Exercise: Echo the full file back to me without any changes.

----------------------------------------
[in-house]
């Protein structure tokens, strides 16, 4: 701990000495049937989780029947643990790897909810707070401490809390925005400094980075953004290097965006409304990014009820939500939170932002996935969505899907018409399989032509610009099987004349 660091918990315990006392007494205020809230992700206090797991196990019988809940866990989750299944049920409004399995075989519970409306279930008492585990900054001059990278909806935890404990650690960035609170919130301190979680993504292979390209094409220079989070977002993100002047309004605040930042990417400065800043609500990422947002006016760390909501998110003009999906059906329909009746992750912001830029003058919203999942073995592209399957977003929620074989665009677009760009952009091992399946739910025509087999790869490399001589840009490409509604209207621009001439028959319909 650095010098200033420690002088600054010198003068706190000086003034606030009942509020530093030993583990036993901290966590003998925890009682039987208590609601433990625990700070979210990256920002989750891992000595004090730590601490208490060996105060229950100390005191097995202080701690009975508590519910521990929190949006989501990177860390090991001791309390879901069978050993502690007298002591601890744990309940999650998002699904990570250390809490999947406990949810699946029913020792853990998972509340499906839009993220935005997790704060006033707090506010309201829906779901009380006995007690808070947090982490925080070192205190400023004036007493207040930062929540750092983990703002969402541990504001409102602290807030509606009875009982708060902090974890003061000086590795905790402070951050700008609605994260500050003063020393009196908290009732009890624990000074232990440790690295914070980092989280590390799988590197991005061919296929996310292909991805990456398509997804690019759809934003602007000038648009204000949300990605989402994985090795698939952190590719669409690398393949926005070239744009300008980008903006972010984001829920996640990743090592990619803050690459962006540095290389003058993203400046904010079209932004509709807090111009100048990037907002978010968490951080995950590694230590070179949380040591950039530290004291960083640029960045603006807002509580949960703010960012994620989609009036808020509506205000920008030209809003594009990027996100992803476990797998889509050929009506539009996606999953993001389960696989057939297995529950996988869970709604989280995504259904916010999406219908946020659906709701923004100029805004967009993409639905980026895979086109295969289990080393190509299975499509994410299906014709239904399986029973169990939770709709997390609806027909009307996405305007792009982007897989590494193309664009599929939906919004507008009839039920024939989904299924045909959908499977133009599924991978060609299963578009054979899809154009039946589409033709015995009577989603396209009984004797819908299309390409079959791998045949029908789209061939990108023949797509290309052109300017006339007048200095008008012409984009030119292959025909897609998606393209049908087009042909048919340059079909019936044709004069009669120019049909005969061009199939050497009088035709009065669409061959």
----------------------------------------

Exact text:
[in-house]
């Protein structure tokens, strides 16, 4: 701990000495049937989780029947643990790897909810707070401490809390925005400094980075953004290097965006409304990014009820939500939170932002996935969505899907018409399989032509610009099987004349 660091918990315990006392007494205020809230992700206090797991196990019988809940866990989750299944049920409004399995075989519970409306279930008492585990900054001059990278909806935890404990650690960035609170919130301190979680993504292979390209094409220079989070977002993100002047309004605040930042990417400065800043609500990422947002006016760390909501998110003009999906059906329909009746992750912001830029003058919203999942073995592209399957977003929620074989665009677009760009952009091992399946739910025509087999790869490399001589840009490409509604209207621009001439028959319909 650095010098200033420690002088600054010198003068706190000086003034606030009942509020530093030993583990036993901290966590003998925890009682039987208590609601433990625990700070979210990256920002989750891992000595004090730590601490208490060996105060229950100390005191097995202080701690009975508590519910521990929190949006989501990177860390090991001791309390879901069978050993502690007298002591601890744990309940999650998002699904990570250390809490999947406990949810699946029913020792853990998972509340499906839009993220935005997790704060006033707090506010309201829906779901009380006995007690808070947090982490925080070192205190400023004036007493207040930062929540750092983990703002969402541990504001409102602290807030509606009875009982708060902090974890003061000086590795905790402070951050700008609605994260500050003063020393009196908290009732009890624990000074232990440790690295914070980092989280590390799988590197991005061919296929996310292909991805990456398509997804690019759809934003602007000038648009204000949300990605989402994985090795698939952190590719669409690398393949926005070239744009300008980008903006972010984001829920996640990743090592990619803050690459962006540095290389003058993203400046904010079209932004509709807090111009100048990037907002978010968490951080995950590694230590070179949380040591950039530290004291960083640029960045603006807002509580949960703010960012994620989609009036808020509506205000920008030209809003594009990027996100992803476990797998889509050929009506539009996606999953993001389960696989057939297995529950996988869970709604989280995504259904916010999406219908946020659906709701923004100029805004967009993409639905980026895979086109295969289990080393190509299975499509994410299906014709239904399986029973169990939770709709997390609806027909009307996405305007792009982007897989590494193309664009599929939906919004507008009839039920024939989904299924045909959908499977133009599924991978060609299963578009054979899809154009039946589409033709015995009577989603396209009984004797819908299309390409079959791998045949029908789209061939990108023949797509290309052109300017006339007048200095008008012409984009030119292959025909897609998606393209049908087009042909048919340059079909019936044709004069009669120019049909005969061009199939050497009088035709009065669409061959």